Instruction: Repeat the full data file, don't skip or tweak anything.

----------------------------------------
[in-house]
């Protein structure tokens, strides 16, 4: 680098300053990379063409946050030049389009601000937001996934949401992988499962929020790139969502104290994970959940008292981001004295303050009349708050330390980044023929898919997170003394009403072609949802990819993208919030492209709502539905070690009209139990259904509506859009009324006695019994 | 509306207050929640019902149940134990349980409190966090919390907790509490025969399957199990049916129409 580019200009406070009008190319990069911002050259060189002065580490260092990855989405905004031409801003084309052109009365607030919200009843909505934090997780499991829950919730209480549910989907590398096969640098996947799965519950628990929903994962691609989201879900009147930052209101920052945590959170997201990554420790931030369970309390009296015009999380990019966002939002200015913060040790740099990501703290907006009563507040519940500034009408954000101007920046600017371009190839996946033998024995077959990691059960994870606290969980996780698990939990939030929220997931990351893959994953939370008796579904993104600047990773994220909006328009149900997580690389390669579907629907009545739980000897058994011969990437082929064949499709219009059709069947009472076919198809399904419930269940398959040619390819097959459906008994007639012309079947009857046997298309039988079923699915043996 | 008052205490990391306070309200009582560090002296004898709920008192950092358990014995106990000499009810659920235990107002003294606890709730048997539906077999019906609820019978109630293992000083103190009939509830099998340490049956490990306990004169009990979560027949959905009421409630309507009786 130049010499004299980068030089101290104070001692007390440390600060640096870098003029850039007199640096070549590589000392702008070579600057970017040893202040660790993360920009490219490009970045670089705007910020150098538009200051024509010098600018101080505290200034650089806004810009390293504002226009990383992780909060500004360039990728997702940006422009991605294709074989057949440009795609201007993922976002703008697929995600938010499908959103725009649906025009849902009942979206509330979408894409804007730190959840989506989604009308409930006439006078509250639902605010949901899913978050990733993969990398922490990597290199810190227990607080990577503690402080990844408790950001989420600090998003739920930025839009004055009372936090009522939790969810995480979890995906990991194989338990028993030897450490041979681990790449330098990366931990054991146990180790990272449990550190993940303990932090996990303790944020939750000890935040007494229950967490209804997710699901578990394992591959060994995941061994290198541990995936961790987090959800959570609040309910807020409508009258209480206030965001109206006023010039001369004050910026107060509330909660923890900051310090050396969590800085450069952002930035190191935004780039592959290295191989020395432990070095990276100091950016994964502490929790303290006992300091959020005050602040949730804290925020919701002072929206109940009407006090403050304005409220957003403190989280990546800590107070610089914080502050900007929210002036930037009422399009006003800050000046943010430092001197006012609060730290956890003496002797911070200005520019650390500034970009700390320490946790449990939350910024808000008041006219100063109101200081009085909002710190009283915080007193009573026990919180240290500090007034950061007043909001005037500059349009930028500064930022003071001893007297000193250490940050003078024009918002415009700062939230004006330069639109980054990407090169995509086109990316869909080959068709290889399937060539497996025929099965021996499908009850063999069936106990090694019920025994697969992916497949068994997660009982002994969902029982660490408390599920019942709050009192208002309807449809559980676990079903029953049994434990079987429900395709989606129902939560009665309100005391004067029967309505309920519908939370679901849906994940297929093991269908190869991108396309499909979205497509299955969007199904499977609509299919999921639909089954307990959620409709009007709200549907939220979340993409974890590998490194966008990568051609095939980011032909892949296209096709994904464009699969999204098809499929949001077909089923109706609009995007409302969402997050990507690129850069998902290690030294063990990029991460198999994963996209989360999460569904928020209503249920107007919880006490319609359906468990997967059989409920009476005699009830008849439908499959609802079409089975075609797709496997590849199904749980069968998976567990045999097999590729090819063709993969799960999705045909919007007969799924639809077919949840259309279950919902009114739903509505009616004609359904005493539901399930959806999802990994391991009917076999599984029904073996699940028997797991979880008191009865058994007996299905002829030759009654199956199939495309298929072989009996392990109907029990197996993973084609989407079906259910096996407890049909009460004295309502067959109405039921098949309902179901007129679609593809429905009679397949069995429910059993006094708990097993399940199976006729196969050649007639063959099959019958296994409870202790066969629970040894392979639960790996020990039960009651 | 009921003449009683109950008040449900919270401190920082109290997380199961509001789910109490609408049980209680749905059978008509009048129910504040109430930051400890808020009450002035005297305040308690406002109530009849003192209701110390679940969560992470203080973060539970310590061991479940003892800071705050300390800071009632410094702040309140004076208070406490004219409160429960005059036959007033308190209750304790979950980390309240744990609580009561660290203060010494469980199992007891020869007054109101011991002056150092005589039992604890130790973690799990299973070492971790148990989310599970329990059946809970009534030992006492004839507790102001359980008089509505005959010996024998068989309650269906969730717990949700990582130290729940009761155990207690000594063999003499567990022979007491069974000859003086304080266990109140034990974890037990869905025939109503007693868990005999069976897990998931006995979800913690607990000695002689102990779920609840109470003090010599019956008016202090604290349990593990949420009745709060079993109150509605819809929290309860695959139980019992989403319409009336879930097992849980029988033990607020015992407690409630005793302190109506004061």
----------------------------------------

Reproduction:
[in-house]
């Protein structure tokens, strides 16, 4: 680098300053990379063409946050030049389009601000937001996934949401992988499962929020790139969502104290994970959940008292981001004295303050009349708050330390980044023929898919997170003394009403072609949802990819993208919030492209709502539905070690009209139990259904509506859009009324006695019994 | 509306207050929640019902149940134990349980409190966090919390907790509490025969399957199990049916129409 580019200009406070009008190319990069911002050259060189002065580490260092990855989405905004031409801003084309052109009365607030919200009843909505934090997780499991829950919730209480549910989907590398096969640098996947799965519950628990929903994962691609989201879900009147930052209101920052945590959170997201990554420790931030369970309390009296015009999380990019966002939002200015913060040790740099990501703290907006009563507040519940500034009408954000101007920046600017371009190839996946033998024995077959990691059960994870606290969980996780698990939990939030929220997931990351893959994953939370008796579904993104600047990773994220909006328009149900997580690389390669579907629907009545739980000897058994011969990437082929064949499709219009059709069947009472076919198809399904419930269940398959040619390819097959459906008994007639012309079947009857046997298309039988079923699915043996 | 008052205490990391306070309200009582560090002296004898709920008192950092358990014995106990000499009810659920235990107002003294606890709730048997539906077999019906609820019978109630293992000083103190009939509830099998340490049956490990306990004169009990979560027949959905009421409630309507009786 130049010499004299980068030089101290104070001692007390440390600060640096870098003029850039007199640096070549590589000392702008070579600057970017040893202040660790993360920009490219490009970045670089705007910020150098538009200051024509010098600018101080505290200034650089806004810009390293504002226009990383992780909060500004360039990728997702940006422009991605294709074989057949440009795609201007993922976002703008697929995600938010499908959103725009649906025009849902009942979206509330979408894409804007730190959840989506989604009308409930006439006078509250639902605010949901899913978050990733993969990398922490990597290199810190227990607080990577503690402080990844408790950001989420600090998003739920930025839009004055009372936090009522939790969810995480979890995906990991194989338990028993030897450490041979681990790449330098990366931990054991146990180790990272449990550190993940303990932090996990303790944020939750000890935040007494229950967490209804997710699901578990394992591959060994995941061994290198541990995936961790987090959800959570609040309910807020409508009258209480206030965001109206006023010039001369004050910026107060509330909660923890900051310090050396969590800085450069952002930035190191935004780039592959290295191989020395432990070095990276100091950016994964502490929790303290006992300091959020005050602040949730804290925020919701002072929206109940009407006090403050304005409220957003403190989280990546800590107070610089914080502050900007929210002036930037009422399009006003800050000046943010430092001197006012609060730290956890003496002797911070200005520019650390500034970009700390320490946790449990939350910024808000008041006219100063109101200081009085909002710190009283915080007193009573026990919180240290500090007034950061007043909001005037500059349009930028500064930022003071001893007297000193250490940050003078024009918002415009700062939230004006330069639109980054990407090169995509086109990316869909080959068709290889399937060539497996025929099965021996499908009850063999069936106990090694019920025994697969992916497949068994997660009982002994969902029982660490408390599920019942709050009192208002309807449809559980676990079903029953049994434990079987429900395709989606129902939560009665309100005391004067029967309505309920519908939370679901849906994940297929093991269908190869991108396309499909979205497509299955969007199904499977609509299919999921639909089954307990959620409709009007709200549907939220979340993409974890590998490194966008990568051609095939980011032909892949296209096709994904464009699969999204098809499929949001077909089923109706609009995007409302969402997050990507690129850069998902290690030294063990990029991460198999994963996209989360999460569904928020209503249920107007919880006490319609359906468990997967059989409920009476005699009830008849439908499959609802079409089975075609797709496997590849199904749980069968998976567990045999097999590729090819063709993969799960999705045909919007007969799924639809077919949840259309279950919902009114739903509505009616004609359904005493539901399930959806999802990994391991009917076999599984029904073996699940028997797991979880008191009865058994007996299905002829030759009654199956199939495309298929072989009996392990109907029990197996993973084609989407079906259910096996407890049909009460004295309502067959109405039921098949309902179901007129679609593809429905009679397949069995429910059993006094708990097993399940199976006729196969050649007639063959099959019958296994409870202790066969629970040894392979639960790996020990039960009651 | 009921003449009683109950008040449900919270401190920082109290997380199961509001789910109490609408049980209680749905059978008509009048129910504040109430930051400890808020009450002035005297305040308690406002109530009849003192209701110390679940969560992470203080973060539970310590061991479940003892800071705050300390800071009632410094702040309140004076208070406490004219409160429960005059036959007033308190209750304790979950980390309240744990609580009561660290203060010494469980199992007891020869007054109101011991002056150092005589039992604890130790973690799990299973070492971790148990989310599970329990059946809970009534030992006492004839507790102001359980008089509505005959010996024998068989309650269906969730717990949700990582130290729940009761155990207690000594063999003499567990022979007491069974000859003086304080266990109140034990974890037990869905025939109503007693868990005999069976897990998931006995979800913690607990000695002689102990779920609840109470003090010599019956008016202090604290349990593990949420009745709060079993109150509605819809929290309860695959139980019992989403319409009336879930097992849980029988033990607020015992407690409630005793302190109506004061």